Academy Award-winner Nicole Kidman is unfazed by spiders or snakes, but she can’t escape her lepidopterophobia, or fear of butterflies. As a young girl, the Australian actress once scaled a fence just so she could avoid a butterfly perched nearby. “I jump out of planes, I could be covered in cockroaches, I do all sorts of things,” Kidman once said, “but I just don’t like the feel of butterflies’ bodies.” (The Independent reported that she tried to break her phobia by spending time in a museum butterfly cage. “It didn’t work,” the actress said.) Kidman and her fellow lepidopterophobes may refuse to leave windows open in the summertime, lest a stray monarch come fluttering into their home.

2. Batrachophobia

A giant river toad
iStock.com/reptiles4all

No, frogs can’t give you warts. That urban legend—and others like it—may explain some cases of batrachophobia, a deep-seated fear of amphibians, including frogs, toads, and salamanders. It’s thought that the condition might also be linked to an overarching disdain for slimy things. By the way, if you specifically don’t like toads, then you could have a case of what’s known as bufonophobia.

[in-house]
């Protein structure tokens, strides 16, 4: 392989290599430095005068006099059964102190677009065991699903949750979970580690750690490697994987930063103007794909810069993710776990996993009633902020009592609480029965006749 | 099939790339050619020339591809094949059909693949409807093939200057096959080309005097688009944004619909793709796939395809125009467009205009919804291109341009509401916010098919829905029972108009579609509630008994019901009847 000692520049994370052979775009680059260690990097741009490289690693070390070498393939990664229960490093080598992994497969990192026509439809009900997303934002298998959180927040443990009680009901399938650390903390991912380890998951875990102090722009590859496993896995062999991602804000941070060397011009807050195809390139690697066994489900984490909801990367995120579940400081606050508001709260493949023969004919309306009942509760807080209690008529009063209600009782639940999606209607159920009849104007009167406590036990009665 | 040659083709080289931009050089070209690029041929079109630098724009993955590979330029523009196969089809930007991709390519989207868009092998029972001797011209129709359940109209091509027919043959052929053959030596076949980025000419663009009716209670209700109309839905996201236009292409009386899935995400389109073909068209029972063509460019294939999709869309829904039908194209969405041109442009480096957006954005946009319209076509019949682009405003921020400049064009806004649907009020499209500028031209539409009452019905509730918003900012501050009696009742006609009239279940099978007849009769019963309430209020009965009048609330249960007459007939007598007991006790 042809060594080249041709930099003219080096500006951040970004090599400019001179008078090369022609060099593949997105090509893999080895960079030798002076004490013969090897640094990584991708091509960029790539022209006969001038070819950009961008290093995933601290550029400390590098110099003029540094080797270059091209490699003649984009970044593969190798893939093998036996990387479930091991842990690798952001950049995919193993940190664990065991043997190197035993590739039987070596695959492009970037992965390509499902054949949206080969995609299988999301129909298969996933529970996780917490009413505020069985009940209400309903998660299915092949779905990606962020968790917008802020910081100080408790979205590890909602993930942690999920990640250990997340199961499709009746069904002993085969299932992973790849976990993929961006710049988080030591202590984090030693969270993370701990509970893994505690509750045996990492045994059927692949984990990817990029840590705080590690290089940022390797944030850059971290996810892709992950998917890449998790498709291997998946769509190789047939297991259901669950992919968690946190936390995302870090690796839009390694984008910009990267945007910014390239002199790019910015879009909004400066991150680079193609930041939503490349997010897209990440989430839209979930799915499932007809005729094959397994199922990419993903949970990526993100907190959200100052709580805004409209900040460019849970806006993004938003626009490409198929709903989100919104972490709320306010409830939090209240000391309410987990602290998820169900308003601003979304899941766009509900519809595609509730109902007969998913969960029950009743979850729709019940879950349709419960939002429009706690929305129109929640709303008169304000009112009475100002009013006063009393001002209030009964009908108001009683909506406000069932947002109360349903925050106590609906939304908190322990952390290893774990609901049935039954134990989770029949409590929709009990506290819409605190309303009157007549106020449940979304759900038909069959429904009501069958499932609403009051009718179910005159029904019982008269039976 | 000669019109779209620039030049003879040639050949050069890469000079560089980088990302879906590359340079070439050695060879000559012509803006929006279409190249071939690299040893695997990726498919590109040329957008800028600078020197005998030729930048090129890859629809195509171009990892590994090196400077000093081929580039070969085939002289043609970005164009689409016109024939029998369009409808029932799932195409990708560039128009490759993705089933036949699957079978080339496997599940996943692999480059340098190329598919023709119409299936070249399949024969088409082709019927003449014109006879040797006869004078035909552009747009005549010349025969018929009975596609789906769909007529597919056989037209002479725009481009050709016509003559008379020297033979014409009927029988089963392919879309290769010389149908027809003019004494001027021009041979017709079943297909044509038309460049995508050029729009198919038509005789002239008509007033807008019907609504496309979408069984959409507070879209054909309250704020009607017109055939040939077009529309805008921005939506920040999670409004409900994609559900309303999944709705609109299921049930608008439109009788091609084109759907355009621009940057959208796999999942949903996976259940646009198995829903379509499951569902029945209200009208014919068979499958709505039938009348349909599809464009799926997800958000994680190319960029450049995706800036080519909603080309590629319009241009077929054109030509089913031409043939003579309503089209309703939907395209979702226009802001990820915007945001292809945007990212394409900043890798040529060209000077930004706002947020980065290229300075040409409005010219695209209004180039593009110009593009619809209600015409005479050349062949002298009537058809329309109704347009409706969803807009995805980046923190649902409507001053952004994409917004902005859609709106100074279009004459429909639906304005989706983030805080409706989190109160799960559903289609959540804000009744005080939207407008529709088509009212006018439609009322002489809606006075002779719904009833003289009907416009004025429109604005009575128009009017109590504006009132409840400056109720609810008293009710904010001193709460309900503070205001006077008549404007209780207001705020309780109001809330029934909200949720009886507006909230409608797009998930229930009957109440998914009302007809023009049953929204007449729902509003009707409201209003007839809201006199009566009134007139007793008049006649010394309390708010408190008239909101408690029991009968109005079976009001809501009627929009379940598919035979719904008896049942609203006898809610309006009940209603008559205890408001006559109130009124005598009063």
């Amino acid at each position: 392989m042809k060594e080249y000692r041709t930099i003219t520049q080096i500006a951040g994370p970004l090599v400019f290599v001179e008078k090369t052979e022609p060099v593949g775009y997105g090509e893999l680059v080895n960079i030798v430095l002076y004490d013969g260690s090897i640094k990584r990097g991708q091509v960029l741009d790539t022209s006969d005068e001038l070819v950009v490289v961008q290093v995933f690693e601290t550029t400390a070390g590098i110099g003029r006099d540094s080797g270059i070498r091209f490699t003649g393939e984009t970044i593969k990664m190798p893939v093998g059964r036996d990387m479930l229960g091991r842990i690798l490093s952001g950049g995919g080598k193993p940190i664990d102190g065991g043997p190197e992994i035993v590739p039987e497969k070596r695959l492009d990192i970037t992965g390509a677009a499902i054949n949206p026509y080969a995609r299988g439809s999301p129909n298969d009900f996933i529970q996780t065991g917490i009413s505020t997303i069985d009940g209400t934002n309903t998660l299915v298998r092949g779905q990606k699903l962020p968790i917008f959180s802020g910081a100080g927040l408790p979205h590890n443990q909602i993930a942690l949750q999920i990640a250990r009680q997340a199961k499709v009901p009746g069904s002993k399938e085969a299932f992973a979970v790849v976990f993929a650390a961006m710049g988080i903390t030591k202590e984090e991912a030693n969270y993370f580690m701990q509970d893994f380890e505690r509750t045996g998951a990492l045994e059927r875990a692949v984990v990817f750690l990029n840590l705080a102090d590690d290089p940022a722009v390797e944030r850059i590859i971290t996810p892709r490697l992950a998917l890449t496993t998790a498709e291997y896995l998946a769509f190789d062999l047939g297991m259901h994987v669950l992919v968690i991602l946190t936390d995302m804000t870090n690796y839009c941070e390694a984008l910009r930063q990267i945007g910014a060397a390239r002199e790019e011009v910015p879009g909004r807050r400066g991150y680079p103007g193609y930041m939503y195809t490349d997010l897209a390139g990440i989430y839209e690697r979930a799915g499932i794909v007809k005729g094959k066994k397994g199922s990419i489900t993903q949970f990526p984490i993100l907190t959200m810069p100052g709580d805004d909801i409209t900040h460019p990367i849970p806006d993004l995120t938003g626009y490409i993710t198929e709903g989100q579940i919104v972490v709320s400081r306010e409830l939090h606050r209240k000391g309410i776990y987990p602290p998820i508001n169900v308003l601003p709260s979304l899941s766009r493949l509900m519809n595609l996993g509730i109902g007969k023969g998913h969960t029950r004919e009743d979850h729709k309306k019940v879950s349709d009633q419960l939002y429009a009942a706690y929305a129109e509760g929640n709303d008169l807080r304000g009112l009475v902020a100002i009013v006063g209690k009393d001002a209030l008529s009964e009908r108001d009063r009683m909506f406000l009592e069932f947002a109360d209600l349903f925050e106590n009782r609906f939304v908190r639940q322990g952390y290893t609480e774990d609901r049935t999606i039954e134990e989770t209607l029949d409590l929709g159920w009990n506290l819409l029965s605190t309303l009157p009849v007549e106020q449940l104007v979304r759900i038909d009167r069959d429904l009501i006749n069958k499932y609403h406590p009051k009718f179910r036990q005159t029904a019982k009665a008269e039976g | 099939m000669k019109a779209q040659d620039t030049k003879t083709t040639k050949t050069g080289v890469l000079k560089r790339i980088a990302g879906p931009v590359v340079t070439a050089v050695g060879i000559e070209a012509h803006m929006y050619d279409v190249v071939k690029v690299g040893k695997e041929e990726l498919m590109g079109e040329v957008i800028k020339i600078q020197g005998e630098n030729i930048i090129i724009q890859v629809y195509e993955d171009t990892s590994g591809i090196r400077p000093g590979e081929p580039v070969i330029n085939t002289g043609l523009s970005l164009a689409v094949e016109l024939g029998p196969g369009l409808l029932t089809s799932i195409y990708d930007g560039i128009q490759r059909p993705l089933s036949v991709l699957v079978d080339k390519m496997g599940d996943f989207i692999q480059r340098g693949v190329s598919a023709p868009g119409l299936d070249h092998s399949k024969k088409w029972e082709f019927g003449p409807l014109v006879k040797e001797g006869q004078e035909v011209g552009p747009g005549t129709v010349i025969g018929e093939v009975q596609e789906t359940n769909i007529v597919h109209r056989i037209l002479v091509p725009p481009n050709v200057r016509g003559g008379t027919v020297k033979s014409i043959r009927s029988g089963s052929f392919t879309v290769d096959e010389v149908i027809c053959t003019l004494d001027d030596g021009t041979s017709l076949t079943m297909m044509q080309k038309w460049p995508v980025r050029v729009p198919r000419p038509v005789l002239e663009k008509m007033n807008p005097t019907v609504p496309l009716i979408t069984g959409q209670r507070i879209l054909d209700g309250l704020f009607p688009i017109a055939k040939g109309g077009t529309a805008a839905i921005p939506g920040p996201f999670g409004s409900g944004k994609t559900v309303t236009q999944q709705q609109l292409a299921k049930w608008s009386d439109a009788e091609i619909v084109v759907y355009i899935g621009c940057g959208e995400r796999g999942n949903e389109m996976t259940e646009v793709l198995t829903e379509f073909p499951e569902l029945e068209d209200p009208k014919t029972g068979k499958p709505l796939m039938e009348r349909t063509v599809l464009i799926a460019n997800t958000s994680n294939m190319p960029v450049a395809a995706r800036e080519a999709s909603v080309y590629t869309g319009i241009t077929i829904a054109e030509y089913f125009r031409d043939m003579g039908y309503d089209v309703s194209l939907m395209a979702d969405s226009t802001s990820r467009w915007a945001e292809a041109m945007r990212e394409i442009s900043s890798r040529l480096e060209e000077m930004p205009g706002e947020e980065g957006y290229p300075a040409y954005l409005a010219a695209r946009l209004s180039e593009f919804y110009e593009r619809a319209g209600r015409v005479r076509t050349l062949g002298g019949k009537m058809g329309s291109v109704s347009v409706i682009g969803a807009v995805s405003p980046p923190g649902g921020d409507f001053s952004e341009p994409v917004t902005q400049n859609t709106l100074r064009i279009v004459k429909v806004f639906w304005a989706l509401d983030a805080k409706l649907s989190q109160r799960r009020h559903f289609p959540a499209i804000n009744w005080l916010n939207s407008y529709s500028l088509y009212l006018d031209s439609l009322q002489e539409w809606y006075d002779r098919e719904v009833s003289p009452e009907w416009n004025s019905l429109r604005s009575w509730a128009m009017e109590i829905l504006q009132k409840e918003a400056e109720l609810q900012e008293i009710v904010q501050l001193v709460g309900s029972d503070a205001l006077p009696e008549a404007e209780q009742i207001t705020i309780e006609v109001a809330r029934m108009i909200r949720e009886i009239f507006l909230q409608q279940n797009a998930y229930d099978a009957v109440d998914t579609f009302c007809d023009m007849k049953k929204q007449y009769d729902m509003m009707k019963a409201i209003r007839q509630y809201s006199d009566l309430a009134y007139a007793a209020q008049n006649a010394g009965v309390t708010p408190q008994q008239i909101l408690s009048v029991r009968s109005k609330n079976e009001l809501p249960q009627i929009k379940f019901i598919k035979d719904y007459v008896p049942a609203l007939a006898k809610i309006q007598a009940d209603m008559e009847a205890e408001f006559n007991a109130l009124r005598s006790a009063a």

3. Entomophobia

Entomophobia is a family of fears related to insects that includes lepidopterophobia, the previously mentioned butterfly-related dread. Another phobia within this group is isopterophobia, the fear of wood-eating insects like termites. Then we have myrmecophobia (the fear of ants) and apiphobia (the fear of bees or bee stings). Of course we can’t leave out katsaridaphobia, or the debilitating fear of cockroaches. “Cockroaches tap into this sort of evolutionary aversion we have to greasy, smelly, slimy things,” Jeff Lockwood, an author and professor of natural sciences at the University of Wyoming, told the BBC. “Plus, they’re defiant little bastards.”

Surrealist painter Salvador Dalí was terrified of grasshoppers. “I am 37 years old,” he wrote in 1941, “and the fright which grasshoppers cause me has not diminished since adolescence ... If possible, I would say it has become greater.” He went on to say that if a grasshopper ever landed on him while he was standing “on the edge of a precipice,” he’d instinctively jump to his death.

4. Ornithophobia

Traumatic childhood experiences involving birds—like, say, getting chased by a goose—can give birth to a lifelong fear of feathered critters. For Lucille Ball, they always reminded her of her father's untimely death when she was just a toddler: As her mother was delivering the horrible news, a couple of sparrows gathered by the kitchen windowsill.

“I’ve been superstitious about birds ever since,” Ball wrote in her autobiography. “I don’t have a thing about live birds, but pictures of birds get me. I won’t buy anything with a print of a bird, and I won’t stay in a hotel room with bird pictures or any bird wallpaper.”